IAVI ramped up its efforts to engage communities to better understand the future of HIV prevention this month with the addition of three Richard T. Clark (RTC) Fellows as part of the 2017 MSD Fellowship for Global Health.
The program seeks to build non-governmental organizations’ (NGO) capacity and to make sustainable and systematic improvements in health-service delivery for people in greatest need. IAVI was one of 10 NGOs selected to participate in the program this year, and the Fellows will support IAVI’s mission to develop HIV vaccines and other prevention modalities for people who bear the greatest burden of HIV globally – particularly women, youth, men who have sex with men, sex workers, and mobile communities in sub-Saharan Africa.
“Members of these populations face intense social stigma and other barriers that make it difficult or impossible for them to access or adhere to currently available prevention methods. With more biomedical prevention options coming to market in the next few years, it’s paramount to understand the preferences and challenges of those most at risk for HIV infection,” said Maggie Keane, Vice President, Global Alliances and Product Development at IAVI. “IAVI’s deeply rooted research partnerships in Africa combined with insights from the highly qualified RTC Fellows can serve to foster innovation in HIV prevention.”
The MSD Fellows for Global Health: Maggie Chan, Kieta Mutepfa and Jan Weissflog outside of IAVI clinical research center parter Aurum Institute in South AfricaOver the next three months the RTC Fellows will leverage industry approaches to develop a framework and tools to help better understand the people and places most in need of emerging HIV prevention technologies. As part of their assessment, the Fellows will conduct interviews with community members, researchers, government officials, and IAVI’s clinical research center partners in Kenya and South Africa. In turn, the Fellows will train IAVI staff to use these approaches, which can be adapted for IAVI initiatives.
“We can create a healthier world”
The Fellows bring diverse experience and professional backgrounds to ensure a productive partnership between IAVI and MSD.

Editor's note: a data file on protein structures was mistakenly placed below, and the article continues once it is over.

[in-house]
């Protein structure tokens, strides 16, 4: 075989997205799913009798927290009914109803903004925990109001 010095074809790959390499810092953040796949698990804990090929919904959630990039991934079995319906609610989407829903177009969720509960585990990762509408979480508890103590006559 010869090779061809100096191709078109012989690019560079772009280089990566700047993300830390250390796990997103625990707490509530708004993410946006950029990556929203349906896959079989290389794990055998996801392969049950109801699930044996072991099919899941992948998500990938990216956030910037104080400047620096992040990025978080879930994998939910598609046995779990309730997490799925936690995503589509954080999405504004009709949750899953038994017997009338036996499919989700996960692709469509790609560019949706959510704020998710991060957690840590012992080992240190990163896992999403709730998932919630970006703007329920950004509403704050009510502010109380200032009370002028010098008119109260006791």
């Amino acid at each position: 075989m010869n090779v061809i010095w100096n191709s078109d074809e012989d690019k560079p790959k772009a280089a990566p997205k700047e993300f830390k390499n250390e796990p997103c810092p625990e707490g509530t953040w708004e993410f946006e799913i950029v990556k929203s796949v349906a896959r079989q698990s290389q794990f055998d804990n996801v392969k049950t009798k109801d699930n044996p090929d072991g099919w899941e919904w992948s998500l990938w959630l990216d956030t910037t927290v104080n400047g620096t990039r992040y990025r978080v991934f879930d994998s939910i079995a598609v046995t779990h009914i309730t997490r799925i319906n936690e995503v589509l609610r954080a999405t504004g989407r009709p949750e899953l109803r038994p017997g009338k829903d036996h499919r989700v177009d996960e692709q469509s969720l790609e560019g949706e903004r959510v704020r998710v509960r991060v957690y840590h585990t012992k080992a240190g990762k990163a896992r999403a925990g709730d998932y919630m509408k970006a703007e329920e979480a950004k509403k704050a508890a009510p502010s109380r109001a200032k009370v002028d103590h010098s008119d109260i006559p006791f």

Maggie Chan is a pharmacist by training and joined MSD in Singapore as a Medical Affairs Associate in 2009. In her four years in that role, she managed medical legal review of promotional materials, advised on medical inquiries and conducted hospital talks and internal trainings for various franchises. In 2013 she became an Associate Product Manager for the cardiovascular franchise in Singapore and the following year she was appointed the Local Business Practice Officer for Malaysia, Singapore and Brunei. A strong interest in global health led her to earn a master’s degree in public health from the London School of Hygiene and Tropical Medicine in 2013 and also led her to IAVI. “We can create a healthier world by strategically collaborating on the most impactful areas of human health – HIV prevention is one of them,” she said.
Joining IAVI from New Orleans, Kieta Mutepfa is a social worker by training, with a concentration in children, families, and community development. At MSD she is a Virology Community Liaison and translates scientific information to educate adult learners about current HIV and Hepatitis C research, science, and treatment modalities and opportunities. “Having worked with HIV/AIDS patients for nearly 25 years,” she said, “I am overjoyed to support IAVI in shifting the HIV prevention pendulum toward a world without AIDS.” Previously, Kieta was Community Health Program Representative for the UCLA Center for Clinical AIDS Research and Education (CARE). She also served with the Peace Corps in Mozambique and volunteered with an AIDS hospice in Los Angeles in the early 1990s.
Jan Weissflog is Manager of Health Policy in the Department of Health Policy & Communications for MSD in Berlin, Germany. He is responsible for stakeholder engagement, strategic planning and political communication in the field of infectious diseases, particularly with regard to vaccines-preventable diseases, prevention and therapy of HIV, hepatitis, and antimicrobial resistance. He has served in similar roles with Advice Partners Management Consultancy and the German Association for Regenerative Medicine. Jan holds diplomas in public administration and political science and is passionate about advancing public health: "Improvements in drug delivery mean that HIV is no longer a death sentence for many, but we must continue to innovate if we want to end the epidemic."